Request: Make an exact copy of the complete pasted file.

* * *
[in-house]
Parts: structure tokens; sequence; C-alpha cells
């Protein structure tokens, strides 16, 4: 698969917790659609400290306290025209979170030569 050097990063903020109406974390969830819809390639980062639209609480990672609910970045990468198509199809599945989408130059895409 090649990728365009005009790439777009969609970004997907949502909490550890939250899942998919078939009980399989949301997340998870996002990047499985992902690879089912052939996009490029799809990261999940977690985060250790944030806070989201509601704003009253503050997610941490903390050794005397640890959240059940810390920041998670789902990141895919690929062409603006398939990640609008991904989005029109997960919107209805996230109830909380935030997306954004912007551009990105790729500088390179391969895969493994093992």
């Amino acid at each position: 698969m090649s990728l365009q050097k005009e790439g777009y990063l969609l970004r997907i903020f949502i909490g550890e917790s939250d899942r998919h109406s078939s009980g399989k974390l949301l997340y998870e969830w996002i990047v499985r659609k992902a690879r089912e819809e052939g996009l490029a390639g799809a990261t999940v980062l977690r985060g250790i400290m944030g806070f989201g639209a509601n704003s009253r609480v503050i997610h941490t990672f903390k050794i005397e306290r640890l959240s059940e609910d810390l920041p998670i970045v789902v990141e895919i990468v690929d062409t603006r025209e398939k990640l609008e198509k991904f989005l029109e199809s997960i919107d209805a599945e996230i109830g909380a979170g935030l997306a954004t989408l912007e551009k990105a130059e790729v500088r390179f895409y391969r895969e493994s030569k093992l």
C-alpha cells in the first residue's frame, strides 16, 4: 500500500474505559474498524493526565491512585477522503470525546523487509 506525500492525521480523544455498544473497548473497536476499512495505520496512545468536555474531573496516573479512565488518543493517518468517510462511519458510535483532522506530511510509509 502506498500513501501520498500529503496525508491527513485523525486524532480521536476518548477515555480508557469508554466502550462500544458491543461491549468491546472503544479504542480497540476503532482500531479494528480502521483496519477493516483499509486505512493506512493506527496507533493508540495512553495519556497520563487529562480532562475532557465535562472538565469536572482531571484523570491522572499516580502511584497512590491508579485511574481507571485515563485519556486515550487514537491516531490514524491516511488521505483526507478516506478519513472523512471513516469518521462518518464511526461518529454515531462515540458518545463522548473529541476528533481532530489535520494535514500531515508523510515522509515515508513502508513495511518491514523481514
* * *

[in-house]
Parts: structure tokens; sequence; C-alpha cells
């Protein structure tokens, strides 16, 4: 698969917790659609400290306290025209979170030569 050097990063903020109406974390969830819809390639980062639209609480990672609910970045990468198509199809599945989408130059895409 090649990728365009005009790439777009969609970004997907949502909490550890939250899942998919078939009980399989949301997340998870996002990047499985992902690879089912052939996009490029799809990261999940977690985060250790944030806070989201509601704003009253503050997610941490903390050794005397640890959240059940810390920041998670789902990141895919690929062409603006398939990640609008991904989005029109997960919107209805996230109830909380935030997306954004912007551009990105790729500088390179391969895969493994093992």
């Amino acid at each position: 698969m090649s990728l365009q050097k005009e790439g777009y990063l969609l970004r997907i903020f949502i909490g550890e917790s939250d899942r998919h109406s078939s009980g399989k974390l949301l997340y998870e969830w996002i990047v499985r659609k992902a690879r089912e819809e052939g996009l490029a390639g799809a990261t999940v980062l977690r985060g250790i400290m944030g806070f989201g639209a509601n704003s009253r609480v503050i997610h941490t990672f903390k050794i005397e306290r640890l959240s059940e609910d810390l920041p998670i970045v789902v990141e895919i990468v690929d062409t603006r025209e398939k990640l609008e198509k991904f989005l029109e199809s997960i919107d209805a599945e996230i109830g909380a979170g935030l997306a954004t989408l912007e551009k990105a130059e790729v500088r390179f895409y391969r895969e493994s030569k093992l």
C-alpha cells in the first residue's frame, strides 16, 4: 500500500474505559474498524493526565491512585477522503470525546523487509 506525500492525521480523544455498544473497548473497536476499512495505520496512545468536555474531573496516573479512565488518543493517518468517510462511519458510535483532522506530511510509509 502506498500513501501520498500529503496525508491527513485523525486524532480521536476518548477515555480508557469508554466502550462500544458491543461491549468491546472503544479504542480497540476503532482500531479494528480502521483496519477493516483499509486505512493506512493506527496507533493508540495512553495519556497520563487529562480532562475532557465535562472538565469536572482531571484523570491522572499516580502511584497512590491508579485511574481507571485515563485519556486515550487514537491516531490514524491516511488521505483526507478516506478519513472523512471513516469518521462518518464511526461518529454515531462515540458518545463522548473529541476528533481532530489535520494535514500531515508523510515522509515515508513502508513495511518491514523481514